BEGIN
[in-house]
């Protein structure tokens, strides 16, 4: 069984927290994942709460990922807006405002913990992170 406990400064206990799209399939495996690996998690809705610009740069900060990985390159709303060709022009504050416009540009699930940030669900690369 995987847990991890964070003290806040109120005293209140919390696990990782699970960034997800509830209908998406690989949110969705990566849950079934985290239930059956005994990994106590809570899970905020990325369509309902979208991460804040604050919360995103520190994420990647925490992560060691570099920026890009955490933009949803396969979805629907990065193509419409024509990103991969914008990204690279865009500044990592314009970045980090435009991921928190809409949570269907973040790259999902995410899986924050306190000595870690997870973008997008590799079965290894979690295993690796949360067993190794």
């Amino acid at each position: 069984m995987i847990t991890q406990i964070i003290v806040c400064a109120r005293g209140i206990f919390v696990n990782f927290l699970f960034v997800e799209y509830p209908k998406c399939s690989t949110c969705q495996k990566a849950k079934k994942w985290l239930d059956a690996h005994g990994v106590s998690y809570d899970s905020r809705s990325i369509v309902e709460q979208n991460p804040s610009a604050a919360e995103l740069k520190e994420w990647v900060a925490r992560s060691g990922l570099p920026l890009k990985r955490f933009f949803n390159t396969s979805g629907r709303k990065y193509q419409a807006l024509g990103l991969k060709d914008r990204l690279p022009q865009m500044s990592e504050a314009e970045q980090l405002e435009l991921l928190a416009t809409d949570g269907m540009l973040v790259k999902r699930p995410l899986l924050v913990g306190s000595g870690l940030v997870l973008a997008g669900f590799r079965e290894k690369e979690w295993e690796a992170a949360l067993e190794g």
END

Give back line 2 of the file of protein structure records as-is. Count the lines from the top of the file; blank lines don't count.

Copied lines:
């Protein structure tokens, strides 16, 4: 069984927290994942709460990922807006405002913990992170 406990400064206990799209399939495996690996998690809705610009740069900060990985390159709303060709022009504050416009540009699930940030669900690369 995987847990991890964070003290806040109120005293209140919390696990990782699970960034997800509830209908998406690989949110969705990566849950079934985290239930059956005994990994106590809570899970905020990325369509309902979208991460804040604050919360995103520190994420990647925490992560060691570099920026890009955490933009949803396969979805629907990065193509419409024509990103991969914008990204690279865009500044990592314009970045980090435009991921928190809409949570269907973040790259999902995410899986924050306190000595870690997870973008997008590799079965290894979690295993690796949360067993190794």